The internet of things promises amazing possibilities. It also threatens chaos if security isn't taken seriously. Thomas McGrath considers how we can ensure we stay safe and still enjoy the new technology’s benefits.
If you were selling smart home lighting systems just a few summers ago, you would recall how enthralled and transfixed your clients would get, knowing about its astonishing features and the swag tag that went along with it. And if you told them that they could zap their lights on or off at home simply by using their smartphones even when dog sledding on a snow tour in Norway, they would probably look at you quirkily with quiet disbelief, smirking and thinking it to be your flight of fantasy.
Jump to the present. On this very day, as you read on, close to 5.5 million smart devices across the world have connected and are talking to each other over the internet. This is the present size of this exploding, gargantuan universe of the internet of things (IoT). While all this suggests that the line of distinction between science fiction and reality is increasingly blurring, it also throws light on the risk associated with staying in the fast lane of technology.
The figure of over 1 million malware attacks reported on a daily basis leaves us without an 'IoT'a of doubt that this threat is real and looming large.
Right from kettles and Pan-Tilt-Zoom cameras to pacemakers, and even power grids and dams have seen attempts at being hacked and attacked. Security threats of this nature can snowball easily, with vulnerabilities found in one device cascading into others.
According to Bruce Schneier, Chief Technology Officer at Resilient, risks from IoT devices emerge due to three things: software control (whether a device supports software updates), interconnections between systems (eg a Gmail account getting compromised due to vulnerabilities in a Samsung smart refrigerator), and the autonomy that a device is endowed with (eg computers that are capable of firing or cooling down furnaces through an automated program, or driverless cars that are capable of independently navigating their way around traffic). Here's a list you can't afford to ignore:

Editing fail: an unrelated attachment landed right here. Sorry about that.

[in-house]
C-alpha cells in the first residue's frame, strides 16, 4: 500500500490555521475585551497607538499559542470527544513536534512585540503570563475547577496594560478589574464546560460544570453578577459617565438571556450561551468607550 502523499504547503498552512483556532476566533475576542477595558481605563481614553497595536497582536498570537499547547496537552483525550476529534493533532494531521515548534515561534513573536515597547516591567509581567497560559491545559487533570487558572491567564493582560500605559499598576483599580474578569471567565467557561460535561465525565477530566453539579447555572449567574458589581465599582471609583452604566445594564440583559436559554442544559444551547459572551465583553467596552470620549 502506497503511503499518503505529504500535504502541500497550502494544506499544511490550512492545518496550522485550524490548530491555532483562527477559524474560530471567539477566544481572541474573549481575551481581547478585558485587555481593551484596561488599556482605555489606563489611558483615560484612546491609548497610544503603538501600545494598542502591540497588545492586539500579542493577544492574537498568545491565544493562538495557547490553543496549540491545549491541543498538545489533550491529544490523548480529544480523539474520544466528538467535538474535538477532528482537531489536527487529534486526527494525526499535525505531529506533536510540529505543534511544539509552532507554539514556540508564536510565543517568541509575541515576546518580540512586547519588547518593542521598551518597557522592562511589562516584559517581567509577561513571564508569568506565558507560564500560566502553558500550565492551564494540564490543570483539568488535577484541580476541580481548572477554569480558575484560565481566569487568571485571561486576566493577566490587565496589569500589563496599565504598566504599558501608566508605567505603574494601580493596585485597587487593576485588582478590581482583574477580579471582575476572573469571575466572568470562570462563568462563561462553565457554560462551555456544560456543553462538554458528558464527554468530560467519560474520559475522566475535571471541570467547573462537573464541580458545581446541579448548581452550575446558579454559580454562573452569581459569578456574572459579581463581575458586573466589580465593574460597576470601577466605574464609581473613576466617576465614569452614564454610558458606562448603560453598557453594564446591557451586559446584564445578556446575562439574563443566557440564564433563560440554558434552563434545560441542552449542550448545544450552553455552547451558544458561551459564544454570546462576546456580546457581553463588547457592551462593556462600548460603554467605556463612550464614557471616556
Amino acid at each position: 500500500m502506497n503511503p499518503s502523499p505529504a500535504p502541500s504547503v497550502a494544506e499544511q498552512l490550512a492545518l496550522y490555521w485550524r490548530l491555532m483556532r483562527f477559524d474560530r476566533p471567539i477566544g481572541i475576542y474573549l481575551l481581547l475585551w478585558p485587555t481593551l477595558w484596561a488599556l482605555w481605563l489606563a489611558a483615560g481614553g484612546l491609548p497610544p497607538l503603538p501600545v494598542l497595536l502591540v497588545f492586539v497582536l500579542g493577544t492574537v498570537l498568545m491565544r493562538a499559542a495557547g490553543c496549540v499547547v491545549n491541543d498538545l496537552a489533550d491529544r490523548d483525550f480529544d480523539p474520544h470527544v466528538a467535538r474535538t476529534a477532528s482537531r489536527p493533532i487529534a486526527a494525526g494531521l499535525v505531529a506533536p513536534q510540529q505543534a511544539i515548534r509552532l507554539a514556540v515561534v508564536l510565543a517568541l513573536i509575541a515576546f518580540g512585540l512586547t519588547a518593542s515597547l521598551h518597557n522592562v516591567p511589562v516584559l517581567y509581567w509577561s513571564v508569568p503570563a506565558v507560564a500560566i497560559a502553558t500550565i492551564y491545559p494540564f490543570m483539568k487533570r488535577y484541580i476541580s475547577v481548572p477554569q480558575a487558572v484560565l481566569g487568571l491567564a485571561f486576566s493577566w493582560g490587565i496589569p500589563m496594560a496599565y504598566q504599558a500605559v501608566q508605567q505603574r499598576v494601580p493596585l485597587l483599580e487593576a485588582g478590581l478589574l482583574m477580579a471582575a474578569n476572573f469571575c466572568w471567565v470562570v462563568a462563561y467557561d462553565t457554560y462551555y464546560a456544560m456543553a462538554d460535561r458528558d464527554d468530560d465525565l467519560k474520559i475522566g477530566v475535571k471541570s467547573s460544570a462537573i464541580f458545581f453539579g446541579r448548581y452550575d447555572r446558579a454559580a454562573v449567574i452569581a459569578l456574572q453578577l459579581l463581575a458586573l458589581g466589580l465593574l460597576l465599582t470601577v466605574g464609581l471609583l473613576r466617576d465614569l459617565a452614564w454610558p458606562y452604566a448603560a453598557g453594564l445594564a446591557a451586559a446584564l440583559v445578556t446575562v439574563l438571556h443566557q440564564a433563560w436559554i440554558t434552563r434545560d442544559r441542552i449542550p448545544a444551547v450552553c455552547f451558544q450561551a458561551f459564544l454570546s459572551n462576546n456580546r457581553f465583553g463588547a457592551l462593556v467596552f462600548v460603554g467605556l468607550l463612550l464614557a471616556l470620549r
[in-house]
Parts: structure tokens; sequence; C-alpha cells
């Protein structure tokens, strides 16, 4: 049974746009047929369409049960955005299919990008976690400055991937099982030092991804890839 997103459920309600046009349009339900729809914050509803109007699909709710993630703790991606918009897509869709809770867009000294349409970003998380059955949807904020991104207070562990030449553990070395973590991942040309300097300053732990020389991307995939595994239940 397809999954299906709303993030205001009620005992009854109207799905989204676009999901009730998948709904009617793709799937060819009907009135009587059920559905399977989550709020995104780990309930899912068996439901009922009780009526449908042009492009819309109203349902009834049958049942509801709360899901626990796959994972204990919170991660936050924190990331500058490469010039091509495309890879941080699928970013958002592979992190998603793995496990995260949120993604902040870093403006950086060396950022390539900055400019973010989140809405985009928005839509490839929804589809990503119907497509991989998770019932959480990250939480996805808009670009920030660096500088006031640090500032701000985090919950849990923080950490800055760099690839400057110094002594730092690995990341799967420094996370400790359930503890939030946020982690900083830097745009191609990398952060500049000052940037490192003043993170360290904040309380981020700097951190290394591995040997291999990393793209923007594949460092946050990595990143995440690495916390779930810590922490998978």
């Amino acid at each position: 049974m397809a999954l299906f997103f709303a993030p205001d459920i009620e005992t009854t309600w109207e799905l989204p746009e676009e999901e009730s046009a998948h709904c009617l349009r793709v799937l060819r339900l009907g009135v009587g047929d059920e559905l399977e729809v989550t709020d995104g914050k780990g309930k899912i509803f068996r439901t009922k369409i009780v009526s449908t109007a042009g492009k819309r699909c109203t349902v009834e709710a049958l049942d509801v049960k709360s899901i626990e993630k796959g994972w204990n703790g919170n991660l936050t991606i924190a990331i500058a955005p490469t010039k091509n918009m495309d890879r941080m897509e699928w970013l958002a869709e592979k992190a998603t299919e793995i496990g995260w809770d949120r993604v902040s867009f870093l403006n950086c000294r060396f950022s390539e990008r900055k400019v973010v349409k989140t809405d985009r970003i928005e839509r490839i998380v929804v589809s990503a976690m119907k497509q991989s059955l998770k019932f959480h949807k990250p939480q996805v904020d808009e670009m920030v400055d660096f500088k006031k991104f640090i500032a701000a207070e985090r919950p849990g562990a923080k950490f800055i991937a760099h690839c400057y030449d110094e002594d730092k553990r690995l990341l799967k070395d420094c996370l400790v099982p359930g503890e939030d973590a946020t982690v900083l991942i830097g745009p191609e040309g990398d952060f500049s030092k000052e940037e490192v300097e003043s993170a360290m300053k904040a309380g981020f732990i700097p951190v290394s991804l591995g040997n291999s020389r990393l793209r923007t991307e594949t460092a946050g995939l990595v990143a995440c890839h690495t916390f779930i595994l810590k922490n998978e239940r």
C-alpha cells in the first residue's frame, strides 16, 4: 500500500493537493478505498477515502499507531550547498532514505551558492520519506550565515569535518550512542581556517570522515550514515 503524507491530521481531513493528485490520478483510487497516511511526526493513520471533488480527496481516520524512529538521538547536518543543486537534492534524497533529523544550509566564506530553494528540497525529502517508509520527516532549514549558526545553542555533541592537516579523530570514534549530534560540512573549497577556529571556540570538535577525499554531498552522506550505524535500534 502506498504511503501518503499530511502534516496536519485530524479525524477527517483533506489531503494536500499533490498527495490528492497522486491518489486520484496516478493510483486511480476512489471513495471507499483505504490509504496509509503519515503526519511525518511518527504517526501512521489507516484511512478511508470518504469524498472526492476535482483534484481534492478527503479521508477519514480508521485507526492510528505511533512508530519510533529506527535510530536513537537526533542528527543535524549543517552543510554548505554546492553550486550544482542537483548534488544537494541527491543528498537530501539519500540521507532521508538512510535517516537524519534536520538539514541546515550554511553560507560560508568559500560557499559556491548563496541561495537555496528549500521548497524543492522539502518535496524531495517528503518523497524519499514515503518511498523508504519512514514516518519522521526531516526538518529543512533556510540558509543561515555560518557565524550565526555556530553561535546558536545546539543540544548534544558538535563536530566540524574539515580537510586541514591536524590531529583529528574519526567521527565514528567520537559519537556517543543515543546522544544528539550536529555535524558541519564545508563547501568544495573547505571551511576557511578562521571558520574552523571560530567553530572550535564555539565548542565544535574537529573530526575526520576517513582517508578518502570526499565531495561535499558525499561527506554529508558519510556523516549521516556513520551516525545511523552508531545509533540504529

While these factors are enough for us to lose sleep over the security positions of our devices and networks, thankfully, there are measures that can give us a fair amount, if not total immunity against IoT attacks. Let’s look at some of these.
As time and technologies advance, the security positions, challenges and remediation measures would get remodelled. Be prepared to ride the char'IoTs' of fire.
Security of something like the IoT requires a holistic view. It's not just about risks *from* IoT such as encryption, privacy and vulnerabilities. The great looming risk *to* M2M/IoT relates to availability (and therefore to some extent also *from*).
This is a common mistake, e.g.: Sicari et al, 'Security, privacy and trust in Internet of Things: The road ahead' (2015). Schneier has been guilty of this in the past though more recently he's started to talk about the "A" in "CIA", e.g.: http://nymag.com/selectall/2017/01/the-internet-of-things-dangerous-future-bruce-schneier.html.
Need an example? The 2G sunset. Millions upon millions of devices are going to stop working and require total or component replacement - vehicle/insurance trackers, smart meters, smart home hubs, offender management tags, child tracking bracelets, building alarms, pet and livestock tags/collars, ...
If you want connected products (which become infrastructure over time) you need to consider risks and dependencies decades ahead with as complete a framework as is possible.
Interesting recent paper Cheng et al 'Securing the Internet of Things in a Quantum World' (2017).
Very Interesting and a good indication of what one needs to do. I do however fear for individuals and small business that do not have the knowledge or the resources to manage the type of security that is needed in this day and age. For a small business the cost of IT and all the associated security is potentially a major overhead that they can ill afford or even appreciate that they need. Individuals and small businesses need cost effective help and reliable secure devices that can be maintained as technology advances.